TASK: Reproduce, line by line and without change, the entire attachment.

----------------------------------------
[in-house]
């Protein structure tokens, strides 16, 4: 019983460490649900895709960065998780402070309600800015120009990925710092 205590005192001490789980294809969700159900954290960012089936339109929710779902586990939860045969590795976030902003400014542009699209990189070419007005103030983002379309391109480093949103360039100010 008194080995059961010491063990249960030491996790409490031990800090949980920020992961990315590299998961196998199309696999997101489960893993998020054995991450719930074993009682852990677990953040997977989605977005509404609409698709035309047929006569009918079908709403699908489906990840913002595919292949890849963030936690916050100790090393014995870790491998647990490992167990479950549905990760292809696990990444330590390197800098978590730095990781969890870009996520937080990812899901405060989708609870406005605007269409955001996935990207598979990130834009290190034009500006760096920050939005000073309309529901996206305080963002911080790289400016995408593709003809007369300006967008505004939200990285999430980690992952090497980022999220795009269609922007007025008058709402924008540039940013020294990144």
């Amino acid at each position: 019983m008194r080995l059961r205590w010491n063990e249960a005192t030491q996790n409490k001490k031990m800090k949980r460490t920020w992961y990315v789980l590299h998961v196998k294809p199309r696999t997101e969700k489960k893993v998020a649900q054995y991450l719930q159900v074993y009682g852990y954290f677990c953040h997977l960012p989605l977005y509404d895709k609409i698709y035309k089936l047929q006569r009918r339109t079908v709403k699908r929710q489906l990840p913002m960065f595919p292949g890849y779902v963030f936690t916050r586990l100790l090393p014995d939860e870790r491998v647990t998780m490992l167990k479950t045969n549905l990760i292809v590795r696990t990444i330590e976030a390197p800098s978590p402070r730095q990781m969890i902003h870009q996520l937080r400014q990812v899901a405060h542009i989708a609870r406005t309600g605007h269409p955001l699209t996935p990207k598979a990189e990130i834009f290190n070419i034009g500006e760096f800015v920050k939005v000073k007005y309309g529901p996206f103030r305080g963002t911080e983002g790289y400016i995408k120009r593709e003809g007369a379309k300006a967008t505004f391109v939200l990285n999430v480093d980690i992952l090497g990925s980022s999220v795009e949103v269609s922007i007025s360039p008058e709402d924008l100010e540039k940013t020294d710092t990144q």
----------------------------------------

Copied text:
[in-house]
């Protein structure tokens, strides 16, 4: 019983460490649900895709960065998780402070309600800015120009990925710092 205590005192001490789980294809969700159900954290960012089936339109929710779902586990939860045969590795976030902003400014542009699209990189070419007005103030983002379309391109480093949103360039100010 008194080995059961010491063990249960030491996790409490031990800090949980920020992961990315590299998961196998199309696999997101489960893993998020054995991450719930074993009682852990677990953040997977989605977005509404609409698709035309047929006569009918079908709403699908489906990840913002595919292949890849963030936690916050100790090393014995870790491998647990490992167990479950549905990760292809696990990444330590390197800098978590730095990781969890870009996520937080990812899901405060989708609870406005605007269409955001996935990207598979990130834009290190034009500006760096920050939005000073309309529901996206305080963002911080790289400016995408593709003809007369300006967008505004939200990285999430980690992952090497980022999220795009269609922007007025008058709402924008540039940013020294990144």
């Amino acid at each position: 019983m008194r080995l059961r205590w010491n063990e249960a005192t030491q996790n409490k001490k031990m800090k949980r460490t920020w992961y990315v789980l590299h998961v196998k294809p199309r696999t997101e969700k489960k893993v998020a649900q054995y991450l719930q159900v074993y009682g852990y954290f677990c953040h997977l960012p989605l977005y509404d895709k609409i698709y035309k089936l047929q006569r009918r339109t079908v709403k699908r929710q489906l990840p913002m960065f595919p292949g890849y779902v963030f936690t916050r586990l100790l090393p014995d939860e870790r491998v647990t998780m490992l167990k479950t045969n549905l990760i292809v590795r696990t990444i330590e976030a390197p800098s978590p402070r730095q990781m969890i902003h870009q996520l937080r400014q990812v899901a405060h542009i989708a609870r406005t309600g605007h269409p955001l699209t996935p990207k598979a990189e990130i834009f290190n070419i034009g500006e760096f800015v920050k939005v000073k007005y309309g529901p996206f103030r305080g963002t911080e983002g790289y400016i995408k120009r593709e003809g007369a379309k300006a967008t505004f391109v939200l990285n999430v480093d980690i992952l090497g990925s980022s999220v795009e949103v269609s922007i007025s360039p008058e709402d924008l100010e540039k940013t020294d710092t990144q």